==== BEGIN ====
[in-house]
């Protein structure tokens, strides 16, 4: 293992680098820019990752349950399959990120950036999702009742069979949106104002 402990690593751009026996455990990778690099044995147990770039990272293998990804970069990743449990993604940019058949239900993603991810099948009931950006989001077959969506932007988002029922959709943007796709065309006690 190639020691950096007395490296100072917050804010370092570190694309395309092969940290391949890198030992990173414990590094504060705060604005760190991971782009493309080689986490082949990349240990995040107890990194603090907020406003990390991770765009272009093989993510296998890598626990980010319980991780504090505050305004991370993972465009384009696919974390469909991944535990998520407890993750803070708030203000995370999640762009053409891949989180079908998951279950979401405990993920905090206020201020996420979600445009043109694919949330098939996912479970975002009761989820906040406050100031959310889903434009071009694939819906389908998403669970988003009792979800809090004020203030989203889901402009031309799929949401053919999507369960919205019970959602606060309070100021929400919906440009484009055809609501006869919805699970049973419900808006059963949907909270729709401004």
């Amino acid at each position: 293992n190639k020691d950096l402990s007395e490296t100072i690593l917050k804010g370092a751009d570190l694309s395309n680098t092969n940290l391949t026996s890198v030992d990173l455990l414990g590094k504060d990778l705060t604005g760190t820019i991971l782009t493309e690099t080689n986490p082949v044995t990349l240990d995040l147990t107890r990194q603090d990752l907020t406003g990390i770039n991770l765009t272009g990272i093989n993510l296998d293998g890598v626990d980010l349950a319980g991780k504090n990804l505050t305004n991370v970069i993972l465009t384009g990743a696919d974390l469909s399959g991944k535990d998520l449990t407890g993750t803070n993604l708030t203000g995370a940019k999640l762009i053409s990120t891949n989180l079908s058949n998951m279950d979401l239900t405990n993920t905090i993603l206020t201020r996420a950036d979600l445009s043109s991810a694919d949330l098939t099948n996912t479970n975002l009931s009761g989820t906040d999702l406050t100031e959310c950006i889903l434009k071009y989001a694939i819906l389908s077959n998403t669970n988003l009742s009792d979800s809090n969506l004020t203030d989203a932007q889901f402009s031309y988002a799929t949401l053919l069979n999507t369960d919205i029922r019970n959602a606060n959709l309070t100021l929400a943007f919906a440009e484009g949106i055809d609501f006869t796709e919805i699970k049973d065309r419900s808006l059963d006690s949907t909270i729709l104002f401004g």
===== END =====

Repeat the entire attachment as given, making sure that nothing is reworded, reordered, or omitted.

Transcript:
[in-house]
């Protein structure tokens, strides 16, 4: 293992680098820019990752349950399959990120950036999702009742069979949106104002 402990690593751009026996455990990778690099044995147990770039990272293998990804970069990743449990993604940019058949239900993603991810099948009931950006989001077959969506932007988002029922959709943007796709065309006690 190639020691950096007395490296100072917050804010370092570190694309395309092969940290391949890198030992990173414990590094504060705060604005760190991971782009493309080689986490082949990349240990995040107890990194603090907020406003990390991770765009272009093989993510296998890598626990980010319980991780504090505050305004991370993972465009384009696919974390469909991944535990998520407890993750803070708030203000995370999640762009053409891949989180079908998951279950979401405990993920905090206020201020996420979600445009043109694919949330098939996912479970975002009761989820906040406050100031959310889903434009071009694939819906389908998403669970988003009792979800809090004020203030989203889901402009031309799929949401053919999507369960919205019970959602606060309070100021929400919906440009484009055809609501006869919805699970049973419900808006059963949907909270729709401004």
């Amino acid at each position: 293992n190639k020691d950096l402990s007395e490296t100072i690593l917050k804010g370092a751009d570190l694309s395309n680098t092969n940290l391949t026996s890198v030992d990173l455990l414990g590094k504060d990778l705060t604005g760190t820019i991971l782009t493309e690099t080689n986490p082949v044995t990349l240990d995040l147990t107890r990194q603090d990752l907020t406003g990390i770039n991770l765009t272009g990272i093989n993510l296998d293998g890598v626990d980010l349950a319980g991780k504090n990804l505050t305004n991370v970069i993972l465009t384009g990743a696919d974390l469909s399959g991944k535990d998520l449990t407890g993750t803070n993604l708030t203000g995370a940019k999640l762009i053409s990120t891949n989180l079908s058949n998951m279950d979401l239900t405990n993920t905090i993603l206020t201020r996420a950036d979600l445009s043109s991810a694919d949330l098939t099948n996912t479970n975002l009931s009761g989820t906040d999702l406050t100031e959310c950006i889903l434009k071009y989001a694939i819906l389908s077959n998403t669970n988003l009742s009792d979800s809090n969506l004020t203030d989203a932007q889901f402009s031309y988002a799929t949401l053919l069979n999507t369960d919205i029922r019970n959602a606060n959709l309070t100021l929400a943007f919906a440009e484009g949106i055809d609501f006869t796709e919805i699970k049973d065309r419900s808006l059963d006690s949907t909270i729709l104002f401004g």